Appellant in its complaint sought to represent a class of present and former dealers of Piper in the United States who were required to purchase aircraft under Piper's distribution system through appellee distributors and, as alleged by appellant, were likewise victimized by the acts of appellee in unlawful restraint of trade.2 The District Court3 established a discovery schedule leading to a hearing to determine whether appellant was entitled to proceed with the case as a class action. See Fed.R.Civ.P. 23(c). Discovery commenced, and document inspection and other discovery took place in Iowa, Indiana and Pennsylvania. On January 28, 1976, appellees filed a motion to dismiss the class action allegations, contending that this issue had been resolved against appellant in a companion case in the Southern District of Florida and that appellant was barred from asserting it in this action on grounds of collateral estoppel. Similar motions had been filed in five other pending suits, which were thereupon transferred to the Western District of Missouri for consolidated pretrial proceedings pursuant to 28 U.S.C. § 1407.4 Following a hearing, the District Court granted all motions to dismiss class action allegations in all pending cases, holding that the class action issue had been conclusively determined against appellant in a companion case in the Southern District of Florida,5 which had thereafter been dismissed by appellant without prejudice.6 Van-S-Aviation appeals from that order.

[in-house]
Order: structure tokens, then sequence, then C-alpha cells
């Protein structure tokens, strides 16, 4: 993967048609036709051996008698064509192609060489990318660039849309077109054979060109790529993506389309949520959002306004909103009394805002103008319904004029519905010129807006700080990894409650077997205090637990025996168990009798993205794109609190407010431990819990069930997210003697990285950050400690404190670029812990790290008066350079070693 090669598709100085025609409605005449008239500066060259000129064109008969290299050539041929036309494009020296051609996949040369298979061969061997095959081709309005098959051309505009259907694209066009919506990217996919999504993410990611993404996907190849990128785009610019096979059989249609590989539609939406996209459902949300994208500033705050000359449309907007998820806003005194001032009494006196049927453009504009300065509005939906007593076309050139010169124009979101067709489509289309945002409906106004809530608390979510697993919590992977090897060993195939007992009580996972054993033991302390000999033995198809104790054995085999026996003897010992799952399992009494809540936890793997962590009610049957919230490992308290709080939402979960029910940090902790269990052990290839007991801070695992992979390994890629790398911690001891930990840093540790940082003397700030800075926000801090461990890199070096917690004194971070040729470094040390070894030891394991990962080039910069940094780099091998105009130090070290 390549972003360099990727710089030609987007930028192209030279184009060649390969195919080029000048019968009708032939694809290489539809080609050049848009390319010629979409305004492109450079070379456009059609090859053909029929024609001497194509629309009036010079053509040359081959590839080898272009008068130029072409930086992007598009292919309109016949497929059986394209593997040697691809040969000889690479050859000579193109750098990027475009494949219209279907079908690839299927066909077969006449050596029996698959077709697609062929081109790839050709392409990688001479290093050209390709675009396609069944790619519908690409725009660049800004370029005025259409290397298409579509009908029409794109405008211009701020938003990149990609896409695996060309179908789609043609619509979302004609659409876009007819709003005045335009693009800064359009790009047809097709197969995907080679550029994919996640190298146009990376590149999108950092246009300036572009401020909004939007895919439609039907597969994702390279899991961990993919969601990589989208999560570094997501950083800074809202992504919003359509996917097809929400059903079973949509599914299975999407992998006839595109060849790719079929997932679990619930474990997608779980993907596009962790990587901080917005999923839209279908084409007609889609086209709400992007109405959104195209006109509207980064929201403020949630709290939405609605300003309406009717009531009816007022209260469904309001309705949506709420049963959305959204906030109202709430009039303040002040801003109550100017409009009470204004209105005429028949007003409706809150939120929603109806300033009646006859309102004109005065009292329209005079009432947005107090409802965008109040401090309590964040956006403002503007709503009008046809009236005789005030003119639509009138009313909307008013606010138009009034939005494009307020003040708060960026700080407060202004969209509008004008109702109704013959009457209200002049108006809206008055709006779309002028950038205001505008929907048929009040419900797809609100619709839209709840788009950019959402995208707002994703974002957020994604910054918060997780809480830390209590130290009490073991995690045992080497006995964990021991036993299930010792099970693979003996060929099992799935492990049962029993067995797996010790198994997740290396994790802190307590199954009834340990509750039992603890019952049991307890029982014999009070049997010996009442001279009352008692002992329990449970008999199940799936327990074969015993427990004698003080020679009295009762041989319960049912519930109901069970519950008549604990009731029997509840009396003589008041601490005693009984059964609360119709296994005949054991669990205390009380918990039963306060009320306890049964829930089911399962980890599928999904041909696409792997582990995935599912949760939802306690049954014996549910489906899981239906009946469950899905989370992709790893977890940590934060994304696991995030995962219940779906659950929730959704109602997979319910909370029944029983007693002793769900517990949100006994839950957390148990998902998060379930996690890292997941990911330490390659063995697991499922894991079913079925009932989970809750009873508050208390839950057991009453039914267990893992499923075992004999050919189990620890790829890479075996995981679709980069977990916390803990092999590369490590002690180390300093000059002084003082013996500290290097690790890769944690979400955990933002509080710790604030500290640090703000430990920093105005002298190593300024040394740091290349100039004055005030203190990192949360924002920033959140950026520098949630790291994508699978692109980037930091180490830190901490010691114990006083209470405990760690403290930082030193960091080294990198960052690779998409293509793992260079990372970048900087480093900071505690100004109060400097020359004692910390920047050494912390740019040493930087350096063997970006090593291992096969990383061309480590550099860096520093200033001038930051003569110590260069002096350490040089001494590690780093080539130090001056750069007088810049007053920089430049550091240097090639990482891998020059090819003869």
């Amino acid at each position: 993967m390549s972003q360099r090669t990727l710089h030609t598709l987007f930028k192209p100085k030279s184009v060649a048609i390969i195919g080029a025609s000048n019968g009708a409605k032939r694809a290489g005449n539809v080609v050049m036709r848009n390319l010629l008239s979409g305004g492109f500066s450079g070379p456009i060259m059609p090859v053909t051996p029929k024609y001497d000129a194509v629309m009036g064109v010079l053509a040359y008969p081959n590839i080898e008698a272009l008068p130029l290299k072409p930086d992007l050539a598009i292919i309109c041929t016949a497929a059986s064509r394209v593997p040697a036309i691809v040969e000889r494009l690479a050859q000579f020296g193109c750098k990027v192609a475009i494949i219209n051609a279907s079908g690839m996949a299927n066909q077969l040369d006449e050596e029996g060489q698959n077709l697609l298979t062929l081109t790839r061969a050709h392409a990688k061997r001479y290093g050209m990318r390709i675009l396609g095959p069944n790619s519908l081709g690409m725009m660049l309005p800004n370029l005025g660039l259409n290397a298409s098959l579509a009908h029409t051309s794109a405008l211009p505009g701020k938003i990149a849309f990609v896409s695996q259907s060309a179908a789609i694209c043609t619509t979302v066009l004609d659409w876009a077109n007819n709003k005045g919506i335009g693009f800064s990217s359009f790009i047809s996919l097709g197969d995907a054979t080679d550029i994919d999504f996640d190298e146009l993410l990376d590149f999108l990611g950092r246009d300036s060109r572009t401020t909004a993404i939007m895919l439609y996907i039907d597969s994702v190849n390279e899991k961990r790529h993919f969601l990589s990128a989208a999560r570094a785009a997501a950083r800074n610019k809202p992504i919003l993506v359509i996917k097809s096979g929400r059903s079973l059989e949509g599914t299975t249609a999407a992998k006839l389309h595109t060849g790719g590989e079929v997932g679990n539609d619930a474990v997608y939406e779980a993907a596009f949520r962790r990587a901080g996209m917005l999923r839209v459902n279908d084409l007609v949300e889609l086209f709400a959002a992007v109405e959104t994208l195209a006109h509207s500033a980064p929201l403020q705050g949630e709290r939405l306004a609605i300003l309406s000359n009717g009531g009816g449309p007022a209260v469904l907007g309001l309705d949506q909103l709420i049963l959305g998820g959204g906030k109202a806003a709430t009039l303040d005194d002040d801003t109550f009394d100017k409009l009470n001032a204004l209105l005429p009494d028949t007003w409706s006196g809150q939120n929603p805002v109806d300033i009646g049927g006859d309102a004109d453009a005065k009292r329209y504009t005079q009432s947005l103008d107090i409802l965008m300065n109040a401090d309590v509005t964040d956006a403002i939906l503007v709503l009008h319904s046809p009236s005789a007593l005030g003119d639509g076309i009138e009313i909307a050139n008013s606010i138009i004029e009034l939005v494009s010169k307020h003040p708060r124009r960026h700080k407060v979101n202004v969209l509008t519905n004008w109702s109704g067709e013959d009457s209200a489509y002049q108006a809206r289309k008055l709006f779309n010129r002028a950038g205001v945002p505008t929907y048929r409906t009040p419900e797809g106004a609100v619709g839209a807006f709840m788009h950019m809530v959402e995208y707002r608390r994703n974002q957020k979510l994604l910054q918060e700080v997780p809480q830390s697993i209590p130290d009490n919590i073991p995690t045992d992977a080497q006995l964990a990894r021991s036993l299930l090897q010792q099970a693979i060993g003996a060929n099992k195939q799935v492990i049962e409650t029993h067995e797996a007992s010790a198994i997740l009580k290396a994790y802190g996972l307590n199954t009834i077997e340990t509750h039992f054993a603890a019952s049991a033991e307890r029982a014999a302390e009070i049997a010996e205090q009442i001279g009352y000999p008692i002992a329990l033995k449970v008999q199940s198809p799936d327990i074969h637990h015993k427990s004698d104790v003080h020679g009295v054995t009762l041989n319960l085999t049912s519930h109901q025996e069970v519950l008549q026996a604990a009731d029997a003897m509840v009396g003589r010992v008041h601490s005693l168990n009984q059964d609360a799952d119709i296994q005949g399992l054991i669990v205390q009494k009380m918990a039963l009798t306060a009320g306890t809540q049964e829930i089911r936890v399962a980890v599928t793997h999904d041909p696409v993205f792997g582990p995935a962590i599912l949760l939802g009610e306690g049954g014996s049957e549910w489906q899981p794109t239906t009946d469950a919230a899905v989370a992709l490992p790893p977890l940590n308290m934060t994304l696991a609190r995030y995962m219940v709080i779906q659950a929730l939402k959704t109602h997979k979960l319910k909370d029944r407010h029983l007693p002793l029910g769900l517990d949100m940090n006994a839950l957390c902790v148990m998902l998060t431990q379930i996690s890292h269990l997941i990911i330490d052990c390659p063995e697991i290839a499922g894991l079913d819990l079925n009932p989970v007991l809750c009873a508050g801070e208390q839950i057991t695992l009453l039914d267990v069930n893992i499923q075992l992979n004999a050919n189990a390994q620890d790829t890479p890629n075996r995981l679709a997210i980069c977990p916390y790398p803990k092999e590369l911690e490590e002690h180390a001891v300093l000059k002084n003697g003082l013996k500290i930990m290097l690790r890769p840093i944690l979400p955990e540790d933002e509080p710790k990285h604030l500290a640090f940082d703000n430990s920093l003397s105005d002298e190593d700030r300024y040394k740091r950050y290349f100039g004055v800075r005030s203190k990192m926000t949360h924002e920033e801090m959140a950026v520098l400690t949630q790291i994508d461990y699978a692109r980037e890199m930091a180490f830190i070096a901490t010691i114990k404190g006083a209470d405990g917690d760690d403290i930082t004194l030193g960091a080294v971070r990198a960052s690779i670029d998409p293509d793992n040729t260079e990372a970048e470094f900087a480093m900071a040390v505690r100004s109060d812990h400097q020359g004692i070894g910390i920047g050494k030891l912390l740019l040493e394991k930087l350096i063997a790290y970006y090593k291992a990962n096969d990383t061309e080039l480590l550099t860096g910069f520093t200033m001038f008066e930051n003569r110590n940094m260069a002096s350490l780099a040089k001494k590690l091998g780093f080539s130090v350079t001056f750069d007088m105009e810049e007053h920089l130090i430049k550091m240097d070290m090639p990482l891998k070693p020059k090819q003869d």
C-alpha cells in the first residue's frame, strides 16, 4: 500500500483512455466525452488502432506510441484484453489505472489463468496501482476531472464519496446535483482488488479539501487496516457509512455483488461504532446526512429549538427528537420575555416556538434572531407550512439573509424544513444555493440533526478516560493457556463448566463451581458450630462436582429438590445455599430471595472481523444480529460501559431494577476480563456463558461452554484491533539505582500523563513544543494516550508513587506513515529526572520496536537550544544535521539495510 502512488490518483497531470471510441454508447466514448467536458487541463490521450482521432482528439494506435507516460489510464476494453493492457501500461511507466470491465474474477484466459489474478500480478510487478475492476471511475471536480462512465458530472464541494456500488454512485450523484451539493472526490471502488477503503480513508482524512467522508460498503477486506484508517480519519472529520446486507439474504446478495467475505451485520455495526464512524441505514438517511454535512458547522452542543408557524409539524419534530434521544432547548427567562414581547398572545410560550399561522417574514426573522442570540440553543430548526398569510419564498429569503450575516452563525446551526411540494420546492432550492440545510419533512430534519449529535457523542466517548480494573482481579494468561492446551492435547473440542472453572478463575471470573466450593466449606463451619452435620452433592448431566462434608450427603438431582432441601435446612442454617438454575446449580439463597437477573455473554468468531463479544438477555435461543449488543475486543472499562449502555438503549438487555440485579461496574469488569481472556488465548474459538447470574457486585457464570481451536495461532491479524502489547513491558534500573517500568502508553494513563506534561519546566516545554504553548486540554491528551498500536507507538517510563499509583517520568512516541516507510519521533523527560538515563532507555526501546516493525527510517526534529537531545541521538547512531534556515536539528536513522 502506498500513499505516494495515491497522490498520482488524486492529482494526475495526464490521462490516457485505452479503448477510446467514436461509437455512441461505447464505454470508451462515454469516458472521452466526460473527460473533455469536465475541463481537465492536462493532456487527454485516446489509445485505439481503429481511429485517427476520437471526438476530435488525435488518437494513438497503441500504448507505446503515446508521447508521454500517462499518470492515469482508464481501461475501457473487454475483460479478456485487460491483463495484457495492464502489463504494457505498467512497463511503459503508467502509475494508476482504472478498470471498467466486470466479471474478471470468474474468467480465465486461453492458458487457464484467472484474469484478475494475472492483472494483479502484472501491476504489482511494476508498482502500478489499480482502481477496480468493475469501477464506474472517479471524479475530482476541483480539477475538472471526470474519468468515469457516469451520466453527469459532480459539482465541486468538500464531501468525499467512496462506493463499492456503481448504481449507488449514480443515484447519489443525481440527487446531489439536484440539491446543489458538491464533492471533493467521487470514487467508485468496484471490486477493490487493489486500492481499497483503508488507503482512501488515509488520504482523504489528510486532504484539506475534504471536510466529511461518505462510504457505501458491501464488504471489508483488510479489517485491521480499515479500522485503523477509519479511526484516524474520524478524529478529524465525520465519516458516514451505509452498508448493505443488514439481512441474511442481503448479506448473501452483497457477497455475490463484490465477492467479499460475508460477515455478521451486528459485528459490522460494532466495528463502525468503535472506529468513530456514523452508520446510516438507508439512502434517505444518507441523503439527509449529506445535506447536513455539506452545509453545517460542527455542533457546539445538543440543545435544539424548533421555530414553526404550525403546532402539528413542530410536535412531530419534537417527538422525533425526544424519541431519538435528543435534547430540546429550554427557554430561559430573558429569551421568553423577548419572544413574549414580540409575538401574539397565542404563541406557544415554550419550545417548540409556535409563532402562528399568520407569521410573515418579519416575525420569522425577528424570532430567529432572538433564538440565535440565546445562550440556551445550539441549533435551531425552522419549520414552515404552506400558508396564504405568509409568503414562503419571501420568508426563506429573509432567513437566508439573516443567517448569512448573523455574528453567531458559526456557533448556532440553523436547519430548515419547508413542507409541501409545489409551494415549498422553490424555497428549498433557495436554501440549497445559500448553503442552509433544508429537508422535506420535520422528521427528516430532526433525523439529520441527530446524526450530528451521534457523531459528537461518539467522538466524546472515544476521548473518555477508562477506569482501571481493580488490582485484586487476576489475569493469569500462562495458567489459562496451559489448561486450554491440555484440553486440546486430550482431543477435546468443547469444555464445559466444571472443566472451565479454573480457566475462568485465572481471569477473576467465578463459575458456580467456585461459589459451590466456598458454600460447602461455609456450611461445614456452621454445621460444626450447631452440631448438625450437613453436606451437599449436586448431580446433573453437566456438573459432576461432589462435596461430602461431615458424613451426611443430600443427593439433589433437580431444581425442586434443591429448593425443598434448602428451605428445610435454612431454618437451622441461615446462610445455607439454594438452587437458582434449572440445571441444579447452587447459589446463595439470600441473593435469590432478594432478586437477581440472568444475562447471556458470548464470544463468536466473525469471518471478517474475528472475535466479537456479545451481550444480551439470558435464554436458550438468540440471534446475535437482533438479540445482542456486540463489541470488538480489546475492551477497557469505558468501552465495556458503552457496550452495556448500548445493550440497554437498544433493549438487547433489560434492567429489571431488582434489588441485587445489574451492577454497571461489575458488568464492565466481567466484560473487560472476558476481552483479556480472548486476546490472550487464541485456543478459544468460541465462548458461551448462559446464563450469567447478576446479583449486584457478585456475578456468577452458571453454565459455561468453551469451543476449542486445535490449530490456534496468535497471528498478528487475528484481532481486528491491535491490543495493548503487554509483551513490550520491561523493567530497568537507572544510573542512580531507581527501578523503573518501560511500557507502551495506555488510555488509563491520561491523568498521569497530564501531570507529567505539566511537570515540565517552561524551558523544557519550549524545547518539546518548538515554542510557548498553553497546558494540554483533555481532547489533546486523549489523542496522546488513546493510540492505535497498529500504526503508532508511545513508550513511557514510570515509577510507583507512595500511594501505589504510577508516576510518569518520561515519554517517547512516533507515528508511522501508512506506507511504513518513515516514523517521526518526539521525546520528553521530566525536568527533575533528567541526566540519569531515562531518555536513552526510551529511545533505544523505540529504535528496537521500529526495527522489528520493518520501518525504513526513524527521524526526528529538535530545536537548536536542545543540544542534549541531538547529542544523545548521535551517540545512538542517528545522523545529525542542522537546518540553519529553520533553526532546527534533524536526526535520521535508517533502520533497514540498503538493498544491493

We first consider the contention of appellees that the order of the District Court denying class action status was not an appealable order.7 Appellant invokes our jurisdiction under 28 U.S.C. § 1291, relying on the collateral order doctrine of Cohen v. Beneficial Industrial Loan Corp., 337 U.S. 541, 69 S.Ct. 1221, 93 L.Ed. 1528 (1949). To be appealable on this basis, an order must meet these tests:
(1) the order must be a final determination of a claim of right "separable from, and collateral to," rights asserted in the action; (2) it must be "too important to be denied review," in the sense that it "presents a serious and unsettled question"; and (3) its review cannot, in the nature of the question that it presents, await final judgment because "when that time comes, it will be too late effectively to review the . . . order and rights conferred . . . will have been lost, probably irreparably."
9 J. Moore, Federal Practice P 110.10, at 133 (2d ed. 1975) (footnote omitted); see In Re Cessna Distributorship Antitrust Litigation, 532 F.2d 64, 67 (8th Cir. 1976); United States v. Barket, 530 F.2d 181, 185-86 (8th Cir. 1975), cert. denied, 429 U.S. 917, 97 S.Ct. 308, 50 L.Ed.2d 282 (1976); Roach v. Churchman, 457 F.2d 1101, 1104 (8th Cir. 1972).